MICHELLE LIKELY TO RUN AS VP RUNNING MATE

As the Democratic VP prize is nearing the next election, there is a lot of speculation about which woman Biden will select.  (After all, he did promise to appoint a woman)
I’ve been writing about this for three years. Most folks think I’m nuts, after all, she has no in-office experience.  Holding office doesn’t matter, it’s winning that matters…even if it’s Daisy Mae or AOC.
Rush Limbaugh took to his radio show today and predicted that Michelle Obama will be Biden’s running mate, and how that would assure Obama of another 8 years, defacto, in the Oval Office again. I felt like calling Rush and ask if he gleaned that from me.
Then I recalled writing my own predictions 2 and 3 years ago.  Here are the articles:
(Note: Item #2)
PREDICTIONS 2017 | Marshall Frank
Also, in 2018, I had predicted that Michelle Obama will be the likely VP running mate, or presidential nominee, regardless who led the field. Check it out:
MICHELLE OBAMA STRONGEST 2020 DEM. CANDIDATE – Op-Ed | Marshall Frank
And now, with the left-media behind her, the predictions are beginning to manifest.
It’s all about power.
Rush Limbaugh suggested that Biden might get elected with Michelle as #2, then resign after taking office. Anything is possible.
Your thoughts welcome.
 
MF
 

VAUDEVILLE'S LAST MAN STANDING

VAUDEVILLE’S LAST MAN STANDING
 
 By Marshall Frank                                                                            
This is not about a pandemic virus, or the economy, world war or the rate of crime. No sex, no violence, no destitution. It’s about a little man named Arthur who died in 1941 in a mental institution across the Hudson River from Sing Sing prison. No one was there, but the hospital attendants. No family, no friends.
     So who would care? Who would bother to read this story when, in the year 2020, this fellow would not be known to anyone on planet Earth other than a handful of distant relatives. Why would any writer take the time?
     Stay tuned.
     Arthur was born in 1899 in New York City, one of nine kids whose Jewish parents had set foot in Ellis Island as immigrants from Eastern Europe in 1886. William McKinley was president while the Spanish-American War raged on and the United States welcomed Guam, Samoa and Puerto Rico as new possessions of the United States.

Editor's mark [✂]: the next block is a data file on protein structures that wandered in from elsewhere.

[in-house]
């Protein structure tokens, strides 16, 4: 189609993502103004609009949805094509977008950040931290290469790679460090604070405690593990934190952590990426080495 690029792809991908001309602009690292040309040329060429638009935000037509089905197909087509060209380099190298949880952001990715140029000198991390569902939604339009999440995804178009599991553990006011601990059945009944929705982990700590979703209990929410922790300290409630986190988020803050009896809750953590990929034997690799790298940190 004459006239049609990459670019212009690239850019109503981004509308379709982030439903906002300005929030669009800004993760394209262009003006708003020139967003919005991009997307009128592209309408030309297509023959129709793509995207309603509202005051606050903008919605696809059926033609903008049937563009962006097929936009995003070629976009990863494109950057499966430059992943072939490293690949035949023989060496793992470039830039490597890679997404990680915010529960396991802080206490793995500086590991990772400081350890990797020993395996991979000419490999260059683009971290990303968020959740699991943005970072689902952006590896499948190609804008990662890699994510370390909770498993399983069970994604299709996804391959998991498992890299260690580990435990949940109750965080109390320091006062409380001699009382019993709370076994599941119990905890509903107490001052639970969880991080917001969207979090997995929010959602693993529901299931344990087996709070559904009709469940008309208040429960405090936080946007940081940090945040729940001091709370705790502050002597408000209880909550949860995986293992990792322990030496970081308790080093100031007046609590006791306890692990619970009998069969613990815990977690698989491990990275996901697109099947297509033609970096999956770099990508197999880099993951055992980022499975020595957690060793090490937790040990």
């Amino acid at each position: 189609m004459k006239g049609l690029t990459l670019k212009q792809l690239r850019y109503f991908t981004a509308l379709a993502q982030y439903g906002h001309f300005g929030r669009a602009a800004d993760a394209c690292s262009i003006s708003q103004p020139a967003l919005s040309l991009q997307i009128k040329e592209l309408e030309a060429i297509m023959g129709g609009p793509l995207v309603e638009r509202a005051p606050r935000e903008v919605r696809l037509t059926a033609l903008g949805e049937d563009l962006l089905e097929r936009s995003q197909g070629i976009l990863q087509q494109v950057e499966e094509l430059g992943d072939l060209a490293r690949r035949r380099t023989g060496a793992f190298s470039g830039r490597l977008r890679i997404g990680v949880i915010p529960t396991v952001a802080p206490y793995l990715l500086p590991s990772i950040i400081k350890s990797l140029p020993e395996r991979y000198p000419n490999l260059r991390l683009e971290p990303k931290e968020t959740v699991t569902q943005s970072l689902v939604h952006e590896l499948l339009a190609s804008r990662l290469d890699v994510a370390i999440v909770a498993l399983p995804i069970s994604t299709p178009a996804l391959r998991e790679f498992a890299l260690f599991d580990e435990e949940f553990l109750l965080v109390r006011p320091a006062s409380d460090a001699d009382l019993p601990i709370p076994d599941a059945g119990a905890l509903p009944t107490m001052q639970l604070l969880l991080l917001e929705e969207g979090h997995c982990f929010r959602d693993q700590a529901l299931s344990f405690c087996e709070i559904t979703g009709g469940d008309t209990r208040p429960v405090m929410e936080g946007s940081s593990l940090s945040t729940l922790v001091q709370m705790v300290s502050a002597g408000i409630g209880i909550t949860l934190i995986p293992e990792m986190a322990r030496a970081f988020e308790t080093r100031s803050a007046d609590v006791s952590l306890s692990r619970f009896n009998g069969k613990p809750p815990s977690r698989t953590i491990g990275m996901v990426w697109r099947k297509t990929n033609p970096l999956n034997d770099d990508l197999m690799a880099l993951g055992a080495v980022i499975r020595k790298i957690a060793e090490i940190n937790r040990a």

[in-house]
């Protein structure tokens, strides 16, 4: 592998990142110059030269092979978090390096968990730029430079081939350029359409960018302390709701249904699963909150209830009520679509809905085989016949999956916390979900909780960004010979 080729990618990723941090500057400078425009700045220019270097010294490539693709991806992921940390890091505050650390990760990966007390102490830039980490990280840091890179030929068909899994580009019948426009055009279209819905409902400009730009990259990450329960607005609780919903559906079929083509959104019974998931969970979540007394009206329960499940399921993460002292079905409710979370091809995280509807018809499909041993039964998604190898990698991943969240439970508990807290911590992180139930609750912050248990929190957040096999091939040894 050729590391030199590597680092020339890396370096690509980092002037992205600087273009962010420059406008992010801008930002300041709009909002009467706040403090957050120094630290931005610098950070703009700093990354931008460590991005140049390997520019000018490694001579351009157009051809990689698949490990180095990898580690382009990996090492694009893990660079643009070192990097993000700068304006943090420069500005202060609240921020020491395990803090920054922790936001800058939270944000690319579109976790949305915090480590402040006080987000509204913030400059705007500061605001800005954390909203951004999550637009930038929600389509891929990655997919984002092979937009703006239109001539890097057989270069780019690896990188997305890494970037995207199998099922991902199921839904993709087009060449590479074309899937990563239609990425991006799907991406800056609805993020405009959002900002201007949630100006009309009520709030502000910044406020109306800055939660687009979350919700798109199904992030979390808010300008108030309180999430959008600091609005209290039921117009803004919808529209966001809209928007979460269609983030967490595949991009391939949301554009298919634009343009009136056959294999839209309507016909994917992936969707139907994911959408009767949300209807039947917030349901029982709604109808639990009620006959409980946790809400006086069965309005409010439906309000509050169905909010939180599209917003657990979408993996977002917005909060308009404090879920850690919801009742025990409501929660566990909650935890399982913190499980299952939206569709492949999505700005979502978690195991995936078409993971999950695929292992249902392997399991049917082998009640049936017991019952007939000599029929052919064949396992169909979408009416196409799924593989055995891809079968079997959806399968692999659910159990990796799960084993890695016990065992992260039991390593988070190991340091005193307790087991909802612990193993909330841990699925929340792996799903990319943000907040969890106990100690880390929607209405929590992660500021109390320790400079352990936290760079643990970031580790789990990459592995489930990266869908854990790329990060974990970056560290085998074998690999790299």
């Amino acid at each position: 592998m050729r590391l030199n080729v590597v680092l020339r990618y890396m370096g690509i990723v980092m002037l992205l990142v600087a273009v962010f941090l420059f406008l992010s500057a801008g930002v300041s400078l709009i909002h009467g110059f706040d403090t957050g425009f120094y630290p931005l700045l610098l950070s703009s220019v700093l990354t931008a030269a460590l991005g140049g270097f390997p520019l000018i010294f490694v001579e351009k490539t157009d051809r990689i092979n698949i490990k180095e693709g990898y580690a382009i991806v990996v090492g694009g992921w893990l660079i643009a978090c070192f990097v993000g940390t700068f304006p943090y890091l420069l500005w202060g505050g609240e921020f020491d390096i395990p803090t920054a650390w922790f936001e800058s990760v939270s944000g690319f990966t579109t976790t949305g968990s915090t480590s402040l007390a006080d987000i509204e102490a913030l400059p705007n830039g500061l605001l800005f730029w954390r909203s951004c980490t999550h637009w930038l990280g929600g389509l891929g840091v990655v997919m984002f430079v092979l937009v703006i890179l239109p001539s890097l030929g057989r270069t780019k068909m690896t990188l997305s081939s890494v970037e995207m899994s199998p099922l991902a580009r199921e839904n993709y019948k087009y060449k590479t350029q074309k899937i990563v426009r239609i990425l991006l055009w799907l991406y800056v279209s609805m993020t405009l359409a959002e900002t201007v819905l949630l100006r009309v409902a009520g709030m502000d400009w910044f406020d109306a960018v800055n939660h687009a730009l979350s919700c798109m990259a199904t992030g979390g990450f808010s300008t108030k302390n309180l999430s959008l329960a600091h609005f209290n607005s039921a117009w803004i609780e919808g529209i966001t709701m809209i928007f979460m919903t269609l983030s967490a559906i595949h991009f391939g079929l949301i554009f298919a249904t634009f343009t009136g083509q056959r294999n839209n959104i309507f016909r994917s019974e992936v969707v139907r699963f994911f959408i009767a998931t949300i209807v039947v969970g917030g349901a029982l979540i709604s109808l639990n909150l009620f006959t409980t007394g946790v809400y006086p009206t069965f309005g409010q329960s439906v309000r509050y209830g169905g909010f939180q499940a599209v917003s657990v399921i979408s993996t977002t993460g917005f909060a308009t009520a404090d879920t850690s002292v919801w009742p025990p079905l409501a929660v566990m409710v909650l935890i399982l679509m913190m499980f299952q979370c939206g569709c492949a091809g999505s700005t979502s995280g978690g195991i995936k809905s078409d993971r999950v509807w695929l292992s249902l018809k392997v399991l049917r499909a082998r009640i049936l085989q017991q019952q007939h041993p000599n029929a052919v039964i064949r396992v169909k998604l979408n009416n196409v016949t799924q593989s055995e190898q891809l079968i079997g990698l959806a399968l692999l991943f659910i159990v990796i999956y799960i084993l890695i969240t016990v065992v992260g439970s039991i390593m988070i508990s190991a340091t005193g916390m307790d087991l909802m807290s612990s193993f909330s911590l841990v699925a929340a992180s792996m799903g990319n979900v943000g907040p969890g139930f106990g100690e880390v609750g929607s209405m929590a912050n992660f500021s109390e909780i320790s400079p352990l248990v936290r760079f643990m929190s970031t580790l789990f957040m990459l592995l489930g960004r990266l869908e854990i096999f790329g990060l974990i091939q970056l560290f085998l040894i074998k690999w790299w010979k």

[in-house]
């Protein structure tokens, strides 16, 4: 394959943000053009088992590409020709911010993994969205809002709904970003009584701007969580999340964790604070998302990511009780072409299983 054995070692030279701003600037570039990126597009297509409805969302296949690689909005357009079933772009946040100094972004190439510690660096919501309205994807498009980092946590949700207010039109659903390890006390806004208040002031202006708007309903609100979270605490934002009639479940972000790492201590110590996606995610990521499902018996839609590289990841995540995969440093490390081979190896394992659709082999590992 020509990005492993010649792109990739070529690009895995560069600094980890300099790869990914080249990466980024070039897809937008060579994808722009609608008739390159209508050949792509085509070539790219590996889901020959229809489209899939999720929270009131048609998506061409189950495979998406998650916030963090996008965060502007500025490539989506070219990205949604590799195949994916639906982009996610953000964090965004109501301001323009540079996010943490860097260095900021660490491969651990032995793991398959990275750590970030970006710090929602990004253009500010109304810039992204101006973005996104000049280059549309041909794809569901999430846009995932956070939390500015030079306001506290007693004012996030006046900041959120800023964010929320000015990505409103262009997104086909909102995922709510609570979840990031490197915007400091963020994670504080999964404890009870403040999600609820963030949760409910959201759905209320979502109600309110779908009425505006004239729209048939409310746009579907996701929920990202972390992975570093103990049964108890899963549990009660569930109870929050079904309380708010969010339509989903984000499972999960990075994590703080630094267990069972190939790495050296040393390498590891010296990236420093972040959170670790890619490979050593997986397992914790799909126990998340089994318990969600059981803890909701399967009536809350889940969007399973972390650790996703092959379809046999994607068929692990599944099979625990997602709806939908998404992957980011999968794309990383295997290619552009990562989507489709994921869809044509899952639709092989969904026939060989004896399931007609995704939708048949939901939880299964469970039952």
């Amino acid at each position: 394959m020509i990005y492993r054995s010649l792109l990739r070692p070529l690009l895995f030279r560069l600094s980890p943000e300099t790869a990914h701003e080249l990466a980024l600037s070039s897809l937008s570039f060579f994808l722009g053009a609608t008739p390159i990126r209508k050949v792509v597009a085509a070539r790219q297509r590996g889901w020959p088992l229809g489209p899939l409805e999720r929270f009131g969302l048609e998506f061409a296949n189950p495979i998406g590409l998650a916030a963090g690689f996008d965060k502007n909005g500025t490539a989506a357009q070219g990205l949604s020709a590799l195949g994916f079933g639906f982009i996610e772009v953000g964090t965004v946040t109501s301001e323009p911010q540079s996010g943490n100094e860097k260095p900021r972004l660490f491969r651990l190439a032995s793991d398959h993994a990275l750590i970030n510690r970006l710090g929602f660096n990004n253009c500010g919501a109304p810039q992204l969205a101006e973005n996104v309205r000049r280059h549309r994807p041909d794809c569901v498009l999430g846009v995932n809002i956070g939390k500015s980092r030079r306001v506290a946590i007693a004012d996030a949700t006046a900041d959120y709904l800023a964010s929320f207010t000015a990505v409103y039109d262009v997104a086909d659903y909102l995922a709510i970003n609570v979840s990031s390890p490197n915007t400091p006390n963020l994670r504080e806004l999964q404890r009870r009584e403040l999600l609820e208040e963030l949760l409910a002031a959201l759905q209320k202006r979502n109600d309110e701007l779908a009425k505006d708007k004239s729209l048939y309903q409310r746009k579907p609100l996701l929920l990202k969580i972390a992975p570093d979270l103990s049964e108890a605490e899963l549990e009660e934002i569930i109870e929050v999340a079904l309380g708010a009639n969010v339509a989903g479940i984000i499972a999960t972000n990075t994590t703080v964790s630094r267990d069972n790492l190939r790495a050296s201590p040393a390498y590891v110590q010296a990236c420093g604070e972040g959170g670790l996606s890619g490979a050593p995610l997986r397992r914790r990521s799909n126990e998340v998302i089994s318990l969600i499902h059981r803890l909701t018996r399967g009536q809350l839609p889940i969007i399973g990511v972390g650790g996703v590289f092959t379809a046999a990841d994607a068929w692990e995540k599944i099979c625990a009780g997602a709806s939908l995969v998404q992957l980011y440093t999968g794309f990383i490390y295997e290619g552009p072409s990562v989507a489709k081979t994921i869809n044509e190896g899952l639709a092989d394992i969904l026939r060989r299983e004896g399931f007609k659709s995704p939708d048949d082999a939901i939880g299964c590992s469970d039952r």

So what was it about Arthur that set him apart?
     Arthur’s four brothers all grew up to become professional businessmen. His sisters were mostly single women relying, in part, on the brothers for support. While encouraged to get an education, he chose to follow his natural talents to become a professional cartoonist. That eventually introduced him to Vaudeville and all the glitz and stardom that came with it. Arthur was fascinated with live on-stage show business, where he commiserated with singers, dancers, jugglers, musicians, and more, bringing audiences to their feet.
     Arthur met many show-biz stars around the theater circuit who taught to him to dance. He worked up a series of comedy routines while applying make-up to appear as an old man, from the confederacy. His comic dance steps glided hysterically around the stage, only to be dubbed as a “moonwalk” 60 years later by Michael Jackson.
     He always had beautiful dancing girls as straight-women for his jokes. By 1928, Arthur was a huge star, working the same stage at the Palace Theater in Manhattan with the likes of Milton Berle, Ginger Rogers and Rudy Vallee.
     Arthur eventually met his dream woman, Vivien, after she landed a dancing/singing audition at age 19. He was hooked. Then they were married. A redheaded bombshell who could sing plus dance and play classical piano, Vivien easily mingled with the stars of Broadway.
     They were a perfect team. They traveled the Orpheum Circuit around the nation by train, bringing all audiences to howl in laughter in San Francisco, Chicago, Dallas, and more. They also enjoyed bookings at the Palladium in London and other theaters in Paris. This was during the infamous Prohibition Era that sparked the moniker of the times: The Roarin’ Twenties.
     Meanwhile, the depression waged on while Arthur and Vivien earned enough money to not only support themselves, but Arthur’s unmarried sisters as well. Then came a baby boy named Bennett. Vivien had to begin adjusting to a new life staying at home. But, the income was gone.
     By the late 1930’s, Vaudeville bookings diminished drastically as talkie movies and radio emerged as the preferred sources of entertainment. Agents no longer found Vaudeville welcoming. Bookings vanished. Arthur was devastated. He refused any other opportunities in radio and movies. He desperately wanted to continue the embrace of live audiences and the infectious laughter that was so addicting.  Not to be.
     Arthur paced the floors night after night, babbling, singing, writing, calling agents during late hours, smoking four packs a day and writing jokes upon jokes all night long. Now pregnant with another child, Vivien was unable to keep her sanity nor make a living to support two children. Arguments ensued. Vivien went into a state of depression. Doctors determined that Arthur was severely manic depressive and schizophrenic. He was placed in a New York mental hospital called Creedmore.